• Vivian Goldschmidt, MA

      Carolyn, instant coffee is okay but in minimal quantities since it has acrylamide. Researchers found that instant coffee has 100% more acrylamide than freshly brewed coffee. Acrylamide is a crystal compound used to make plastics, dyes, and to clean wastewater. It’s found in certain foods most likely as a product of the Maillard reaction. The latter occurs when amino acids and sugars are heated at a temperature above 240F.

      Acrylamide is also a component of tobacco smoke, so smokers have the highest exposure to this chemical. Very high doses of acrylamide can damage the nervous system and have been shown to increase cancer risk in animal studies. Fortunately, the amount of acrylamide in coffee is insignificant. Main food sources of acrylamide include french fries, potato chips, crackers, bread, breakfast cereals, canned black olives, and prune juice.

  5. Marlene

    Hello Vivian,

    Thank you for sharing this information.
    Is there any difference in terms of metabolites between drinking organic coffee from regular beans?

    Have a wonderful day, Vivian.
    Marlene

    • Vivian Goldschmidt, MA

      You’re welcome, Marlene. And to answer your question, the study does not specify what kind of coffee the participants drank.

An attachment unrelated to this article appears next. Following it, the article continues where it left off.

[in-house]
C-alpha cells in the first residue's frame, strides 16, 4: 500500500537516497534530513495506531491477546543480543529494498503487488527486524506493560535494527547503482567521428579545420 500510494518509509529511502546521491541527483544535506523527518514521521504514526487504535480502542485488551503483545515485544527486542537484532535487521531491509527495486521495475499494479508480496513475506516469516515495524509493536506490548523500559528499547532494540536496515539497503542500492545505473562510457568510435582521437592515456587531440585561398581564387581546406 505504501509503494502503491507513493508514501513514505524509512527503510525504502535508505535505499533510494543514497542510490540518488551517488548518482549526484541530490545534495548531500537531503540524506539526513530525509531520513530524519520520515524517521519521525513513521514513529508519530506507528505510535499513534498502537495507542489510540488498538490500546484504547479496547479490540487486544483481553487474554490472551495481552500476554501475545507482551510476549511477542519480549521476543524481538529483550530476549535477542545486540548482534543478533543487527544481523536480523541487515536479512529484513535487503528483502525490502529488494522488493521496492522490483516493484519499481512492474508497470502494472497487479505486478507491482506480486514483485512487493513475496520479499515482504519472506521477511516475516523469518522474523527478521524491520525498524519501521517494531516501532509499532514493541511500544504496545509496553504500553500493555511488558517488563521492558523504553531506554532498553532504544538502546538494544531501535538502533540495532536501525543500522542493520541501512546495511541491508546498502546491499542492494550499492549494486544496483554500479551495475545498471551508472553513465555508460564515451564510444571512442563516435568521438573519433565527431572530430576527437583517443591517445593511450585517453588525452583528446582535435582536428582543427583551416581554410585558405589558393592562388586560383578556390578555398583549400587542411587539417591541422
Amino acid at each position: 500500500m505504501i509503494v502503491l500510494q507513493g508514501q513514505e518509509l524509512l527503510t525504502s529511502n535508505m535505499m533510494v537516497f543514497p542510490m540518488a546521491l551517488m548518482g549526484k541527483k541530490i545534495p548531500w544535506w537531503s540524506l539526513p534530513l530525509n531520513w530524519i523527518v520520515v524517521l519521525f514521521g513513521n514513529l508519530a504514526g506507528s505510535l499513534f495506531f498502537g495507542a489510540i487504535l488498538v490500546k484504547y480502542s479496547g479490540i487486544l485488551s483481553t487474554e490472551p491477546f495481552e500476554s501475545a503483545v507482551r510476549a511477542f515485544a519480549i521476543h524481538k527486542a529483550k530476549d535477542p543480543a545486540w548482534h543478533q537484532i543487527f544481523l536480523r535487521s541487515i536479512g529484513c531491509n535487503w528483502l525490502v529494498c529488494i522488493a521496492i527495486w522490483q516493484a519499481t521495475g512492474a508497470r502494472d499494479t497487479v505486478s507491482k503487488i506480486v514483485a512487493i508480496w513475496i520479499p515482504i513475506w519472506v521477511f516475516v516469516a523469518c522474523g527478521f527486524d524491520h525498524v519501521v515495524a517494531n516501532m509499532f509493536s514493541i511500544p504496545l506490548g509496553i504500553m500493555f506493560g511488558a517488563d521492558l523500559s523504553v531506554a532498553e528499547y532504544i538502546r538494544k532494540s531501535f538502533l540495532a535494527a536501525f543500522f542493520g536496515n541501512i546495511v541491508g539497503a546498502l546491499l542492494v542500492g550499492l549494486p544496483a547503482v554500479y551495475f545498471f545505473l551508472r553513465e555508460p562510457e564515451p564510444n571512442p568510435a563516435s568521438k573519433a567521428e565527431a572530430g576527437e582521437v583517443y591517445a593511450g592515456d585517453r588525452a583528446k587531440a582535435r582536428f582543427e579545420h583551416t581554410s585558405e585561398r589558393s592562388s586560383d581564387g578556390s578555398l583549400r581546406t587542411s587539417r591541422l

6. Sue Beer

    Very interesting articles! Going to get me some hibiscus.

    • Vivian Goldschmidt, MA

      I’m so glad you enjoy our articles, Sue!

  7. Karen

    Nothing seems to be working to reverse my osteoporosis. I drink 8-12 ounces of espresso daily. Is that considered in moderation?

  8. Cher

    What is moderation as defined by the studies? Does it mean only one cup or up to three or four in the morning? Article is interesting, but unclear as to the amount which is beneficial and the amount which is NOT beneficial!

    • Vivian Goldschmidt, MA

      As explained in the above article, three cups a day seems to be the “magic number”:

      “Participants in that study who drank four or more cups of coffee a day had two to four percent lower bone density than participants who drank less than one cup of coffee per day.”

  9. Sue Beer

    I absolutely love my coffee. We recently switched to tea because of hubby’s acid reflux. I will brew 1-2 times a week for my fix. I would like to know what you would say about tea. I also have fallen back in love with herbal teas.

  10. Alba

    I like this info thanks Vivian!

    • Vivian Goldschmidt, MA

      You’re welcome, Alba!